After a lot of hemming and hawing, you push through and finish the manuscript. As you type those words, those lovely “the end” words, it is so gratifying. “Gosh darn, this project is awesome,” you think.

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Why Write Genre Fiction, Part 1

A piece for the Huffington Post by Anne Brown Walker about smart women reading (and writing) romance has been getting some play on the interwebs. I’ve been reading romance for 18 months and writing it for half that time. I’m also a “smart” woman: a PhD student, a former professional, etc., so I thought I’d add my thoughts.

In the poem “Nuns Fret Not at Their Convent’s Narrow Room,” William Wordsworth describes how nuns find happiness, freedom even, within the confines of the convent. Yes, their lives are routine but within the rules and regulations, the nuns are able to be creative and find their bliss.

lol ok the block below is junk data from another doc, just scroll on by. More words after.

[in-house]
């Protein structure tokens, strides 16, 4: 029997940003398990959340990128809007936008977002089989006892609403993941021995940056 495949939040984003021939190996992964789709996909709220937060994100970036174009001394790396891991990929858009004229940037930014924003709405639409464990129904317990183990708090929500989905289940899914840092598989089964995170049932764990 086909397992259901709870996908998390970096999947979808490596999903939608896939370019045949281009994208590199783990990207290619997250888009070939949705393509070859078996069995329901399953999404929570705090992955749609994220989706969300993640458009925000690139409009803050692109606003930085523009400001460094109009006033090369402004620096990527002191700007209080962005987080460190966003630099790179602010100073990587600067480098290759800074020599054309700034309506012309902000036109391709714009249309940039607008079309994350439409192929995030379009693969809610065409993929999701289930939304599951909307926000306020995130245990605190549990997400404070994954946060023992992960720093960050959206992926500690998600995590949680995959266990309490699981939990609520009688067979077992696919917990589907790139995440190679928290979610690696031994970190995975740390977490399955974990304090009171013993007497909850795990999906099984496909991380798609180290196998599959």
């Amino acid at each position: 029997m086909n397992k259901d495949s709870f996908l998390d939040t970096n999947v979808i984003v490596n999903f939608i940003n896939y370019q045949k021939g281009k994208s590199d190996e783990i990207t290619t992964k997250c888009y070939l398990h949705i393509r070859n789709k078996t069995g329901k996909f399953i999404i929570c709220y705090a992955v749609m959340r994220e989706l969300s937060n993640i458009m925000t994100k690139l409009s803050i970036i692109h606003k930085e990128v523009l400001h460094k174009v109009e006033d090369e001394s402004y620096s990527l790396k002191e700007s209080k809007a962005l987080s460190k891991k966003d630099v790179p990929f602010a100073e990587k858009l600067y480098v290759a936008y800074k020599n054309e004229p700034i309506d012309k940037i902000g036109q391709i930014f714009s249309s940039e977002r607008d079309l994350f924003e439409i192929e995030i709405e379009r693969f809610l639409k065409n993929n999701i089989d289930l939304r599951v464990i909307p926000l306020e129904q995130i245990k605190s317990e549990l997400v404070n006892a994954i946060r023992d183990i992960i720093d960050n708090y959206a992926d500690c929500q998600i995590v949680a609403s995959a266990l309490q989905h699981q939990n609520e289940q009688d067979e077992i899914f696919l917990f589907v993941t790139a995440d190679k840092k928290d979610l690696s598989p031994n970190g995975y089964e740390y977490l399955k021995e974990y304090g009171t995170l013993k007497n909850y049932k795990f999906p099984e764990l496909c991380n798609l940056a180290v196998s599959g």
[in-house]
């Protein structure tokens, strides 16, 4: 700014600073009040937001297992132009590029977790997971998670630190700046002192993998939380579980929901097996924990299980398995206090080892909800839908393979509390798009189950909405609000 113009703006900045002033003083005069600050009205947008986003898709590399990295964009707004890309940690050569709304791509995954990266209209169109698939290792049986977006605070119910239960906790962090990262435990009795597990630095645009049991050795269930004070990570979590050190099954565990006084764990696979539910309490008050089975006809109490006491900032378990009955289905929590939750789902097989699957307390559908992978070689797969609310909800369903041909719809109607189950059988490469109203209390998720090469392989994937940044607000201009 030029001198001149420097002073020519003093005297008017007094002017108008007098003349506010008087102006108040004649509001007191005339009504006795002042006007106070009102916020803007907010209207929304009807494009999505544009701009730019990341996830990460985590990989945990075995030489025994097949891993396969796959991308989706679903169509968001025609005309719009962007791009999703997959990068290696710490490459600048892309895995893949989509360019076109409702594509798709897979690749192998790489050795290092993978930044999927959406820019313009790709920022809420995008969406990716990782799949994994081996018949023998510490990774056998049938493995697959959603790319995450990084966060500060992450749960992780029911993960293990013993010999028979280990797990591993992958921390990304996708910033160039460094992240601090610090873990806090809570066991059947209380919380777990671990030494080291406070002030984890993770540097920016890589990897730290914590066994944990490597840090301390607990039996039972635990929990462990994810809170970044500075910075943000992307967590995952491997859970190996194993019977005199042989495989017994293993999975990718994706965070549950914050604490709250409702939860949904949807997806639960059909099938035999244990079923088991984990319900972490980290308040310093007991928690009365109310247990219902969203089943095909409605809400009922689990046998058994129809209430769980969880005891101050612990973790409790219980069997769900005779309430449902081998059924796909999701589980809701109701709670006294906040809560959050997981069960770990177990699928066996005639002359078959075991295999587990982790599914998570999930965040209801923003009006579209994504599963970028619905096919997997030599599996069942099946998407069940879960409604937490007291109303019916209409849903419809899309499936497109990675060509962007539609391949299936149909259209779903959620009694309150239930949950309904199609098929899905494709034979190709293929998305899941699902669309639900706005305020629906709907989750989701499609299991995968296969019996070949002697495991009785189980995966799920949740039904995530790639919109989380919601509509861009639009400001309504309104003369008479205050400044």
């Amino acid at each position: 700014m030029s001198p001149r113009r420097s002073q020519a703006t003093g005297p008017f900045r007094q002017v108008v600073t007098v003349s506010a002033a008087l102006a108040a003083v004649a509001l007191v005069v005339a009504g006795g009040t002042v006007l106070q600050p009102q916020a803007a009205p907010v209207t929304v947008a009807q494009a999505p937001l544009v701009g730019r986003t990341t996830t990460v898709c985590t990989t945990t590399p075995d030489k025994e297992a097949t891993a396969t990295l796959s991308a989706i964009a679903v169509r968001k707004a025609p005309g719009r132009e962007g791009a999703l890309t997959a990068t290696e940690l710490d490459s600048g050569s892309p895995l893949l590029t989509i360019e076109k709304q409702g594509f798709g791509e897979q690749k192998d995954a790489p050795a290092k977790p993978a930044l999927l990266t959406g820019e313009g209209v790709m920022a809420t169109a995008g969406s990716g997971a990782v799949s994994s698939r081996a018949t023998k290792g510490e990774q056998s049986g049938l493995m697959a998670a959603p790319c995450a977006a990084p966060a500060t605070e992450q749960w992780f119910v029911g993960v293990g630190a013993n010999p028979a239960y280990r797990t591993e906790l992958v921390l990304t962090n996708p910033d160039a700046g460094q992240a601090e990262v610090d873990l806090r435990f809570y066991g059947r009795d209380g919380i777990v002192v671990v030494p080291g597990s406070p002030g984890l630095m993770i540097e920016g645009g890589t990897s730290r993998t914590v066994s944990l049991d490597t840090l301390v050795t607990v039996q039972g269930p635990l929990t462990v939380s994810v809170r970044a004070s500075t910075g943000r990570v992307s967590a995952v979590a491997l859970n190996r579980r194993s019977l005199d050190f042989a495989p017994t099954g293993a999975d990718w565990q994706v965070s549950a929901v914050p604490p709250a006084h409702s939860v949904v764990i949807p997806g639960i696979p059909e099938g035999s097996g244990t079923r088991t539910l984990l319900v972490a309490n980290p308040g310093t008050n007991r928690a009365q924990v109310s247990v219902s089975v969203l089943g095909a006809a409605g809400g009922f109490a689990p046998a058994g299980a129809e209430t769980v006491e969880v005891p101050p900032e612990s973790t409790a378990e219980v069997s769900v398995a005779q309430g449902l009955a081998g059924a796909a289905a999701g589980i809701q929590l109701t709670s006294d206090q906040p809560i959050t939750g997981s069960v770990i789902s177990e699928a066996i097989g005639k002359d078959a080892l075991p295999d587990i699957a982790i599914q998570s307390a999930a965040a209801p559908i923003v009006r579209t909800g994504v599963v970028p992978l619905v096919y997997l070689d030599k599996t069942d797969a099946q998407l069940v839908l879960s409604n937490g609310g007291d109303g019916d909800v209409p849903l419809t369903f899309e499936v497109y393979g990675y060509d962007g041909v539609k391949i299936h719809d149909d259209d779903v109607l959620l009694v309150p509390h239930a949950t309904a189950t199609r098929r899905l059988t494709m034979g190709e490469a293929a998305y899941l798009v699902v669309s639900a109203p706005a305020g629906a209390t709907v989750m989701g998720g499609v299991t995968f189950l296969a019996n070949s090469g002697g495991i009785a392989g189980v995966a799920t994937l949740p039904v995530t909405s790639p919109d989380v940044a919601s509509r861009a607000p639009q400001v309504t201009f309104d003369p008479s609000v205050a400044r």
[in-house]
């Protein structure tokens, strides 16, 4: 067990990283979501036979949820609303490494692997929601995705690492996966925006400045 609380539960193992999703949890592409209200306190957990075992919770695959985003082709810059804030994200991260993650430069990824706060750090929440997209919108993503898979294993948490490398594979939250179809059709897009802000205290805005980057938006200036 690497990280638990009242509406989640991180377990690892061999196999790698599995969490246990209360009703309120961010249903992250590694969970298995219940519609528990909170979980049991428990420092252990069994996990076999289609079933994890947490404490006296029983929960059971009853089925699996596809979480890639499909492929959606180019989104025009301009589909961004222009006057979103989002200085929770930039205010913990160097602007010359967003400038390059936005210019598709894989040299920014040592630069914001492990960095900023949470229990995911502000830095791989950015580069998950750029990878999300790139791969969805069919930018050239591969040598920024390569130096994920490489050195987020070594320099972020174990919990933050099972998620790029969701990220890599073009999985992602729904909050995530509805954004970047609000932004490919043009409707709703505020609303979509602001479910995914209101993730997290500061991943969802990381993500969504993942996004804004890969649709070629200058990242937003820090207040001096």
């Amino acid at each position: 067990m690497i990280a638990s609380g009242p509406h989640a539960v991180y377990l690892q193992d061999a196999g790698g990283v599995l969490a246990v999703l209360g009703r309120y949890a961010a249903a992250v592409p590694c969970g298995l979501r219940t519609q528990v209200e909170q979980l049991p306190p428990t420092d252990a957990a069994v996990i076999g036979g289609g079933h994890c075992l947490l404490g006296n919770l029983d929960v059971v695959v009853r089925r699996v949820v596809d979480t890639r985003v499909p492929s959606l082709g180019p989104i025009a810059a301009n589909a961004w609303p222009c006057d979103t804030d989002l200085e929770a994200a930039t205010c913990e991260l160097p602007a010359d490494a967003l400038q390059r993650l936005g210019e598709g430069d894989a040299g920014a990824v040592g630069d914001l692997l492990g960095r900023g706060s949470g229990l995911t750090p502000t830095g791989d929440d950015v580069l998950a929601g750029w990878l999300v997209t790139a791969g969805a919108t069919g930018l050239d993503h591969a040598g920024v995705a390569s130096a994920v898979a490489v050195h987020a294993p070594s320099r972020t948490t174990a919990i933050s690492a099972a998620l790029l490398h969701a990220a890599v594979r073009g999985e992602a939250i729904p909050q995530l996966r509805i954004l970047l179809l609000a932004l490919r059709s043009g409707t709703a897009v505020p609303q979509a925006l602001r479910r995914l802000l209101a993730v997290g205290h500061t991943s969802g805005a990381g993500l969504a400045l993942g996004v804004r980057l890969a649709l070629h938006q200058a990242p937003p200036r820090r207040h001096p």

Now, a former poetry professor of mine used to say that at some level every poem is about the act of its own creation. In other words, if you aren’t sure what a poem is about, pretend that it’s about the process of the poet writing it. You’d be amazed at what smart stuff you come up with.

I don’t even know that you need that sort of interpretive jijitsu with “Nuns Fret Not,” because Wordsworth gets a little meta in the middle:

In truth the prison, into which we doom
Ourselves, no prison is: and hence for me,
In sundry moods, ’twas pastime to be bound
Within the Sonnet’s scanty plot of ground;